My proposed home-made chicken feed mix- does it sound right?

Discussion in 'Feeding & Watering Your Flock' started by oneredhen, May 8, 2016.

  1. oneredhen

    oneredhen Just Hatched

    May 8, 2016
    Please comment (kindly) on the strengths/weaknesses of the following chicken feed mix, as to its appropriateness for laying hens. I am a newbie chicken/pet owner.
    The hens will free range a good part of each day (large city yard, lots of bugs), and be given dried and live mealworms as treats. They will also have oyster shell and grit available to them. The hens are in a chicken tractor when not ranging about.

    I am aiming for low/no gluten as my son and I both have celiac disease, and I don't want us handling glutenous grains or tracking it in to our house on our feet. I know animal feed grains aren't processed to the same precision as human food, so this is a 'best effort'.

    2 parts each of:
    cracked corn and
    flattened oats;
    1 part each of:
    sunflower seed (the nut meats, no shell),
    red millet,
    austrian peas,
    red lentils,
    1/2 part each of:
    buckwheat, and
    whole flax seed.

    I was thinking of adding kelp meal but haven't found a source (despite being on an island!).

    Thanks in advance-
    1 person likes this.
  2. Egghead_Jr

    Egghead_Jr Overrun With Chickens

    Oct 16, 2010
    NEK, VT
    You need a source of higher protein. Your current mix is insufficient. The peas and lentil are your major source so far. Sunflower is around 14%, peas 23% and lentils no idea. Can't get a percent by mass. If cooked it's 17-18 grams to 175 grams but your not cooking it so obviously higher than that meager 10% due to water weight.Regardless, combine that to your other 8% proteins and your lacking.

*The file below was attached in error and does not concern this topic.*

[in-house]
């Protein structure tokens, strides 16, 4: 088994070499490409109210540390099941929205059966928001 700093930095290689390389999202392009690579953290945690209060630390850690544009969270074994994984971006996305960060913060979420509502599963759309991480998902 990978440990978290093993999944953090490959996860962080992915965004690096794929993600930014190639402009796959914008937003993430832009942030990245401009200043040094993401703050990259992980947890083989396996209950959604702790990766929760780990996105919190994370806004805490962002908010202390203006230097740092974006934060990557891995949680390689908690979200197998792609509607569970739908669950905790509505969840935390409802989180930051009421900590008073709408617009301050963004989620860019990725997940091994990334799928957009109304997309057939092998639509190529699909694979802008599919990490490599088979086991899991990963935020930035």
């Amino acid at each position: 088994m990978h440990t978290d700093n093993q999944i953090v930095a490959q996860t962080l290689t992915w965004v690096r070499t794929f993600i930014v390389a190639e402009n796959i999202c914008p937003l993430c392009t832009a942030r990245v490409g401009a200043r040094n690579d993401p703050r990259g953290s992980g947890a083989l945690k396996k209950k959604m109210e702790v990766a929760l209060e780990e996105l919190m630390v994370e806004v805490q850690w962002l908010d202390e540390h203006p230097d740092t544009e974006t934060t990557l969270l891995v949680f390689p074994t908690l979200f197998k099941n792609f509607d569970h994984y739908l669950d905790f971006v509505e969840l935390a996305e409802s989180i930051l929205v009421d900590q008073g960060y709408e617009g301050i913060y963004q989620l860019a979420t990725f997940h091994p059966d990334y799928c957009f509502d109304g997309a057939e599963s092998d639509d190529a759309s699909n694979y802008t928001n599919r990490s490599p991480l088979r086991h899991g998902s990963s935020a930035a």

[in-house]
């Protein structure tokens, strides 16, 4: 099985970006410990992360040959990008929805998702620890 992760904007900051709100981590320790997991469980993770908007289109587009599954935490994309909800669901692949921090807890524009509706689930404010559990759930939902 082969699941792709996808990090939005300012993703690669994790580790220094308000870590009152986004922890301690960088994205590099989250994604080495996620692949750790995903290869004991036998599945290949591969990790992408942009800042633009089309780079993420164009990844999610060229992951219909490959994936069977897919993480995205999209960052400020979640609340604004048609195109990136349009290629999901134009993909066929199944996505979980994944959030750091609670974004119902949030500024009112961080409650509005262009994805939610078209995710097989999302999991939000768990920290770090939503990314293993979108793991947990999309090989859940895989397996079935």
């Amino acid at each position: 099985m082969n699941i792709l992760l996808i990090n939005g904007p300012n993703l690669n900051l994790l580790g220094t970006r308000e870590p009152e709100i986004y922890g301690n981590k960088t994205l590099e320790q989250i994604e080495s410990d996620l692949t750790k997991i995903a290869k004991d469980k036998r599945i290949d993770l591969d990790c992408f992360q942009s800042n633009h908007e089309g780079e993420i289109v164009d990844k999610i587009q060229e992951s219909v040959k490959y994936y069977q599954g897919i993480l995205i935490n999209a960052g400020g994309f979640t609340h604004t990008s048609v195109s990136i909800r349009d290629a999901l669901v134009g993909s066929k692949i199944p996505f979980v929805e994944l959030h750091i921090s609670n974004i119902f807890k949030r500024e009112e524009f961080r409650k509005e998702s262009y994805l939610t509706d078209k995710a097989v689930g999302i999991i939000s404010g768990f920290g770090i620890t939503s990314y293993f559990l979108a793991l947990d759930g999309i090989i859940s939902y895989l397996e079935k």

3. Folly's place

    Folly's place True BYC Addict

    Sep 13, 2011
    southern Michigan
    And where's your vitamin/ mineral mix? Home made is hard! Are there any poultry diets already made that fit the bill? Mary
  4. ShanandGem

    ShanandGem Chillin' With My Peeps

    Feb 16, 2016
    Add cod liver oil. 1 tsp per pound of feed.
    Textured vegetable protein is made from soy flour and is very high in protein. It's cheap enough at bulk food stores and soy in moderation is not evil, despite what some people think. Uncooked it's very high protein so use sparingly.
    Pumpkin seeds are expensive but are amazingly high in nutrients, minerals and vitamins.
    Good luck; I grind my own feed too and it took a fair amount of research to get my formula right.
    2 people like this.
  5. ShanandGem

    ShanandGem Chillin' With My Peeps

    Feb 16, 2016
    I also add powdered whole milk to my feed. It is the single most expensive ingredient I use, but is an excellent source of calcium, protein, Vitamins A and D. gives you the complete nutritional needs of poultry. It's important to check that you are supplying everything your chickens need.
  6. MeepBeep

    MeepBeep Chillin' With My Peeps